PMQs: Theresa May ‘Trumps’ her way through Brexit plan questions

Dodges reveal a dangerous contempt for the public


One of the most frustrating elements of the US elections was the failure of the American media to ask Donald Trump a straight question and press him for an answer.

Trump’s tactic of baldly stating goals without details of the means – ‘build a wall’, ‘bring back jobs’, ‘beat ISIS’ – worked for him, not just on polling day, but in giving wiggle-room to U-turn on campaign pledges.

The lesson wasn’t lost on Theresa May, who appears to be hoping to ‘Trump’ her way through all questions on her plan for Brexit. 

Today’s Prime Minister’s Questions was a case in point.

Despite a series of questions from Labour Party leader Jeremy Corbyn, who made use of Foreign Secretary Boris Johnson’s remarks to a Czech newspaper that Britain would ‘probably’ leave the EU customs union, the Prime Minister declined to answer or provide any information.

She replied:

“On the whole question of the customs unions, of the trading relationships with the EU and other parts of the world […] we are preparing carefully for the formal negotiations. What we want to ensure is we have the best possible trading deal with the EU once we have left.”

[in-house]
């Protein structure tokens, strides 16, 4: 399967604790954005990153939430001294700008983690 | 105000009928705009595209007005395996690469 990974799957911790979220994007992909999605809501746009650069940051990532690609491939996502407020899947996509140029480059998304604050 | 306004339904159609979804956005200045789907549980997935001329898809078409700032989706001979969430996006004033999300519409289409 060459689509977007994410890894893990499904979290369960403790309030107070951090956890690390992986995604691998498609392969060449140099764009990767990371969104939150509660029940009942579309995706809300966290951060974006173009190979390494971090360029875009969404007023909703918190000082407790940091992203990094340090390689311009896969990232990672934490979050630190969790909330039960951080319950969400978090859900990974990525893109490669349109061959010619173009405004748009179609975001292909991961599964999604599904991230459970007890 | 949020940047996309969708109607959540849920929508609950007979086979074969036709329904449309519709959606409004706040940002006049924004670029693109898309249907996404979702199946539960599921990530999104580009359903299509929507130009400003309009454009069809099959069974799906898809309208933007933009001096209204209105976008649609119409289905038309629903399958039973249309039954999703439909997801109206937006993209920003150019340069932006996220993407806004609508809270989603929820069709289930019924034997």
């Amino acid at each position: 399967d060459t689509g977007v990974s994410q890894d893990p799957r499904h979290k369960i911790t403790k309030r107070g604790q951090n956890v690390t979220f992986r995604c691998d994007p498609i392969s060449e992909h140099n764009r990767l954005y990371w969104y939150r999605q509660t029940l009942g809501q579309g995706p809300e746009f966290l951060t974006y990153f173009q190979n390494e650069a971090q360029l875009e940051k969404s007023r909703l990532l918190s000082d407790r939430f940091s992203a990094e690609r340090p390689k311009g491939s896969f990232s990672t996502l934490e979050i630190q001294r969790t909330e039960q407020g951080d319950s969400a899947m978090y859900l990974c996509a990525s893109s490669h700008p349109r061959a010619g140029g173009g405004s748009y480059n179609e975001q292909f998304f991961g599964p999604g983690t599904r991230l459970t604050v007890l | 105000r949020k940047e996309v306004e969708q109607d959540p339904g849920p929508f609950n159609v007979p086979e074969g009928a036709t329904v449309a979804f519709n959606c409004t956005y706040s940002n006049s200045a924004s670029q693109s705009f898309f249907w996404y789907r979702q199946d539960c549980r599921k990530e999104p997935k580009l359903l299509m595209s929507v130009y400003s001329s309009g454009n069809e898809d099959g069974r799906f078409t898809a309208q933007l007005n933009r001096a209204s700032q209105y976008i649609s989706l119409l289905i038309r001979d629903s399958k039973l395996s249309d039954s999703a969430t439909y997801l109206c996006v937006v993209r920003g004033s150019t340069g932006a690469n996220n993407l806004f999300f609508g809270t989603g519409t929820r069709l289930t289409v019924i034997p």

When Corbyn referenced a leaked cabinet memo warning the government has no Brexit plan, May replied:

“I have to say […] yes we do have a plan. Our plan is to deliver the best possible deal with trading with the EU.

Our plan is to control movement of people from Europe into the UK, our plan is to negotiate free trade agreements with rest of world.

We are united in our determination to deliver on the will of the British people…”

That was it, besides some Cameron-esque attacks on the opposition.

This is becoming a bit of a trend. When the memo leaked yesterday, the government rejected the findings, and that repeated the mantra:

“We are focused on getting on with the job of delivering Brexit and making a success of it.”

This statement, much like May’s today, contains no information whatsoever. It’s just a serious of words meant to give an impression of activity, competence and uplift.

Ironically, the net effect is merely depressing, and reveals the chaos and stagnation of a government in over its head.

David Davis Liam Fox PMQs Nov 16

The contempt it shows for the public – in whose name Brexiters claim to act – was summed up eloquently by the grinning face of Brexit Secretary David Davis, as the Prime Minister dodged her way past these questions.

A good measure of the health of a political culture is how much of these Trumpish tactics it is willing to tolerate – and the resources it can muster to defeat them.

Adam Barnett is staff writer for Left Foot Forward. Follow him on Twitter @AdamBarnett13 

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